17 Thine heart was lifted up because of thy beauty, thou hast corrupted thy wisdom by reason of thy brightness: I will cast thee to the ground, I will lay thee before kings, that they may behold thee"

    "The love of money is the root of all evil."

    Every Blessing in Christ


    By Blogger Dyspraxic Fundamentalist, at 7/12/2006 3:06 PM  

  • I think it was self-promotion, status, greed, motivated by "love of self" (sin) ;~).

    By Anonymous bobby grow, at 7/12/2006 4:24 PM  

  • It may be self-promotion, status, greed, motivated by "love of self" (sin) ;~) or even self-preservation. Here is the idea Rose and I discussed:

    PERHAPS Judas wanted to force the hand of God and His Christ (Jesus) to begin the "kingdom" for the reasons Bobby articulated that is a possible motive for going to the authorities in the first place.

    His logic may have gone something like this; Take the authorities to the Christ and Christ will win the day. When Jesus didn't put up a fight, Judas was caught as a deer in the headlights! Startled and shocked he was overcome with remorse, because he now realized what he had done was wrong.

    Yet instead of repenting (turning to) Christ, he went to the religious leaders and tried to undo the wrong he now realized he did, trying to force God's hand.

    Unable to gain satisfaction in his false (works oriented) religion, he went to his own place, again, instead of turning to Christ (repenting).

    We were not talking about poor old Judas, so long Judas; we are all going to miss our good friend Judas who really did mean well!

    DF, JCS was a popular 1970’s Rock Opera and it did seem to sympathize with Judas.

    By Blogger J. Wendell, at 7/12/2006 5:01 PM  

  • I think there have been some good and valid points mentioned here.

    I can see where Judas would receive the underdog status.

    However, we are told explicity in scripture that Judas was marked out for this purpose. So his motivations to me seem to be of second importance.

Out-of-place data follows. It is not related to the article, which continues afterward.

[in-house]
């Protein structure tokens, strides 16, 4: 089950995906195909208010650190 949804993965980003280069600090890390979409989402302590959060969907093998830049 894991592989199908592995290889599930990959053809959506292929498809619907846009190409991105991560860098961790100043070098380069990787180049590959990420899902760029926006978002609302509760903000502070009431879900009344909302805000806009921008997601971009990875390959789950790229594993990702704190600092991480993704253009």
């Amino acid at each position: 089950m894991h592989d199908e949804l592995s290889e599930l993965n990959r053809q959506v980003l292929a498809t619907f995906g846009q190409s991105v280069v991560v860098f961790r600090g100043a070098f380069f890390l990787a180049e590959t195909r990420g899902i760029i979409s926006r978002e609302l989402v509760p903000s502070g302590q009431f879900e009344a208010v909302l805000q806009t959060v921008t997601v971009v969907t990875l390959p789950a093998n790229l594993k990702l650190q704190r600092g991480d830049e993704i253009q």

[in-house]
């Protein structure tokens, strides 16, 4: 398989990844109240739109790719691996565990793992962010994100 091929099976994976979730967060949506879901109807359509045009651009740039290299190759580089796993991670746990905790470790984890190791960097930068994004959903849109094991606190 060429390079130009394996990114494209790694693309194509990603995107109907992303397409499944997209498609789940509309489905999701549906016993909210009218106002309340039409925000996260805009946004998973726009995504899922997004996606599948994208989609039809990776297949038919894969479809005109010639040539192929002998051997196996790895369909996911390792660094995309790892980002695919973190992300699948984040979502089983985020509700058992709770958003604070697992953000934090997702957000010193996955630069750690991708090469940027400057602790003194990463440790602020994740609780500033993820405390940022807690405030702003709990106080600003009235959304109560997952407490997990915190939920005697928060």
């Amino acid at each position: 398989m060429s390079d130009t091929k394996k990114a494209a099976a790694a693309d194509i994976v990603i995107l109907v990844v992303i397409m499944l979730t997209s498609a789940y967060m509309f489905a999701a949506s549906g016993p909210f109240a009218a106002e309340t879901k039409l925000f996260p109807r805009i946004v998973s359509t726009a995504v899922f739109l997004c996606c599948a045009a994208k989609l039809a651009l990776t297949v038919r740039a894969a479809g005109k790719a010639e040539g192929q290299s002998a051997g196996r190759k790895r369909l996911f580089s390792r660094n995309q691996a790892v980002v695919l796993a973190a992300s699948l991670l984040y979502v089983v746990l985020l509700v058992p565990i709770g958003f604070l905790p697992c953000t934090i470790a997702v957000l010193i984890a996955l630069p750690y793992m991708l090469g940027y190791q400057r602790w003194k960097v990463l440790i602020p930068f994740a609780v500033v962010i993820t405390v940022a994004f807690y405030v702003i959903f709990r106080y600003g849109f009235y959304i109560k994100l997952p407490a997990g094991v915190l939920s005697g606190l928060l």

Were it not for God's mercy, we could surely say; "There go I but for the grace of God".

    By Blogger Jim, at 7/12/2006 5:40 PM  

  • I also thought of the mention the Bible makes of Judas stealing money that was meant for the poor, so I am in agreement with Matthew. I do think greed was the motivation.

    My question is why did he feel remorse? Did he feel remorse because his greed led him to betray the Messiah or was it because his greed led him to betray his innocent friend?

    By Blogger The IBEX Scribe, at 7/12/2006 5:48 PM  

  • Or was it because he was a genuine believer, as most of us (myself included) would rebuff?

    By Blogger J. Wendell, at 7/12/2006 6:00 PM  

  • Hi Rose,

    I think it’s obvious that greed motivated Judas, and that it showed itself in especially ‘opportune’ moments, which displays another element of weakness within his character. But you asked for some Scriptural references, so here are some insights from the Messianic prophecy – through Jesus’ own eyes – to help round out the Judas profile:

    12 For it is not an enemy who reproaches me; then I could bear it. Nor is it one who hates me who has exalted himself against me; then I could hide from him.
    13 But it was you, a man my equal, my companion and my acquaintance.
    14 We took sweet counsel together, and walked to the house of God in the throng.
    15 Let death seize them; let them go down alive into hell, for wickedness is in their dwellings and among them . . . .
    20 He has put forth his hands against those who were at peace with him; he has broken his covenant.
    21 The words of his mouth were smoother than butter, but war was in his heart; his words were softer than oil, yet they were drawn swords . . . .
    23 But You, O God, shall bring them down to the pit of destruction; Bloodthirsty and deceitful men shall not live out half their days; but I will trust in You.
    (Ps 55:12-23)